The most common etiologies for PVT are the myeloproliferative diseases, intra abdominal infections or inflammations, septicemia, cirrhosis, intra abdominal surgery, trauma, hypercoagulable states (antithrombin III, protein C, protein S insufficiency, and hyperhomocysteinemia), oral contraceptives, and primary or secondary liver tumors.[6] Extension of PVT to the mesenteric venous arches can cause intestinal infarction, which has a reported mortality of up to 50%.[7] Early diagnosis and treatment of PVT is crucial for the restoration of portal venous flow and reduction of morbidity and mortality. Treatment options for PVT range from conservative anticoagulant therapy to surgical thrombectomy. Endovascular thrombolytic therapy is a newer alternative technique for the treatment of PVT.[8],[9],[10]

Percutaneous transhepatic thrombolysis is a safe and effective method for the treatment of acute to subacute symptomatic PVT who do not respond to medical management. Pulse-spray thrombolysis is a promising approach that takes advantage of the best of both thrombolysis and mechanical thrombectomy. The jets disrupt thrombus as well as deliver the drug, resulting in a shorter lysis time. This method is more effective and less time consuming than normal thrombolytic infusion.[11]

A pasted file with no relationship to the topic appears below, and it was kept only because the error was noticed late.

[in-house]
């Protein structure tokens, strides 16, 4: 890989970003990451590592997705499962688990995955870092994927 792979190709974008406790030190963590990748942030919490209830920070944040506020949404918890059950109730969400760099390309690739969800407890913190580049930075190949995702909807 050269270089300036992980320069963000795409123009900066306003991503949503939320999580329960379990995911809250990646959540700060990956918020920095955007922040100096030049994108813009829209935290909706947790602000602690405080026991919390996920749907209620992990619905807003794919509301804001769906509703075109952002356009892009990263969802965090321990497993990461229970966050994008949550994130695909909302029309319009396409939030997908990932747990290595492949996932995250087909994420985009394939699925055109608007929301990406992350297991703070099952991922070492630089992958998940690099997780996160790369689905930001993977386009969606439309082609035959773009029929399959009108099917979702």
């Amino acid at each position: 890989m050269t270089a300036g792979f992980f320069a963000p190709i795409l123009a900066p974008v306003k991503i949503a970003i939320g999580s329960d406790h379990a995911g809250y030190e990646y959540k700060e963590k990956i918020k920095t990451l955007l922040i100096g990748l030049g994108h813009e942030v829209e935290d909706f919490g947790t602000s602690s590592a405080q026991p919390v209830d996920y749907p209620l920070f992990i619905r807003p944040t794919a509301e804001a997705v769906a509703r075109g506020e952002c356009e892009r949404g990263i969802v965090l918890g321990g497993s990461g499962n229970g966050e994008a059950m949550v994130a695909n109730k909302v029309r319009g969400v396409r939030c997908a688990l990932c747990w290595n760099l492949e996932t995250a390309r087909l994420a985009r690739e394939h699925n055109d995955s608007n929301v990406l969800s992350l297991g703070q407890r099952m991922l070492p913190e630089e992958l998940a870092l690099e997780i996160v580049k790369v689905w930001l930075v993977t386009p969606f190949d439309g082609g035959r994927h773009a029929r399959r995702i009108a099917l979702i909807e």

Normal healthy individuals undergoing LB are expected to increase in the future for donor evaluation for LDLT. In general, plugged LB is a safe procedure, which may rarely cause complications. More refinements of the technique and hardware in the future may further decrease the rate of complications. However, if they occur, they need to be recognized and managed at the earliest.

Declaration of patient consent

The authors certify that they have obtained all appropriate patient consent forms. In the form the patient(s) has/have given his/her/their consent for his/her/their images and other clinical information to be reported in the journal. The patients understand that their names and initials will not be published and due efforts will be made to conceal their identity, but anonymity cannot be guaranteed.

Financial support and sponsorship


Conflicts of interest

On behalf of all authors, the corresponding author states that there is no conflict of interest.